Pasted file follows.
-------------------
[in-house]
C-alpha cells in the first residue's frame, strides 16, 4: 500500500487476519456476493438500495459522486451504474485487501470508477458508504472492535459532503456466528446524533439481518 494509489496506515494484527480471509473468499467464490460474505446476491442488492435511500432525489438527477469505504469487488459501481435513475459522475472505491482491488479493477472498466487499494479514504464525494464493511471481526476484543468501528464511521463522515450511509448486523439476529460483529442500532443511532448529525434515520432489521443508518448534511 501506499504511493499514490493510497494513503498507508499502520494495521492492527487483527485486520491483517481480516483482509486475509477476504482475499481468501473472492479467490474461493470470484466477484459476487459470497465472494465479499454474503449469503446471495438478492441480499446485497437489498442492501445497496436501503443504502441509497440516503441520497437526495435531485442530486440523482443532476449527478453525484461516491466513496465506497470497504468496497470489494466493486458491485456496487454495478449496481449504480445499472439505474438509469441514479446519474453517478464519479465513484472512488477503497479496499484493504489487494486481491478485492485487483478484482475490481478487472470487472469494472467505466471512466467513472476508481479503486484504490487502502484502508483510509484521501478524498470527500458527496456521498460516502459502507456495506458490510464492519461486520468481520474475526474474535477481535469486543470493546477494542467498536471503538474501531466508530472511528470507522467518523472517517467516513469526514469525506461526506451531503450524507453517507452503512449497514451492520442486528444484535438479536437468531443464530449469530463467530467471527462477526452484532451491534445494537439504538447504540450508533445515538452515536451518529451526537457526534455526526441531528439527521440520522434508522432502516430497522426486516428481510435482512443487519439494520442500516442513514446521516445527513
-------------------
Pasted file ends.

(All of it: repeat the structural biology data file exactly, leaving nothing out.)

[in-house]
C-alpha cells in the first residue's frame, strides 16, 4: 500500500487476519456476493438500495459522486451504474485487501470508477458508504472492535459532503456466528446524533439481518 494509489496506515494484527480471509473468499467464490460474505446476491442488492435511500432525489438527477469505504469487488459501481435513475459522475472505491482491488479493477472498466487499494479514504464525494464493511471481526476484543468501528464511521463522515450511509448486523439476529460483529442500532443511532448529525434515520432489521443508518448534511 501506499504511493499514490493510497494513503498507508499502520494495521492492527487483527485486520491483517481480516483482509486475509477476504482475499481468501473472492479467490474461493470470484466477484459476487459470497465472494465479499454474503449469503446471495438478492441480499446485497437489498442492501445497496436501503443504502441509497440516503441520497437526495435531485442530486440523482443532476449527478453525484461516491466513496465506497470497504468496497470489494466493486458491485456496487454495478449496481449504480445499472439505474438509469441514479446519474453517478464519479465513484472512488477503497479496499484493504489487494486481491478485492485487483478484482475490481478487472470487472469494472467505466471512466467513472476508481479503486484504490487502502484502508483510509484521501478524498470527500458527496456521498460516502459502507456495506458490510464492519461486520468481520474475526474474535477481535469486543470493546477494542467498536471503538474501531466508530472511528470507522467518523472517517467516513469526514469525506461526506451531503450524507453517507452503512449497514451492520442486528444484535438479536437468531443464530449469530463467530467471527462477526452484532451491534445494537439504538447504540450508533445515538452515536451518529451526537457526534455526526441531528439527521440520522434508522432502516430497522426486516428481510435482512443487519439494520442500516442513514446521516445527513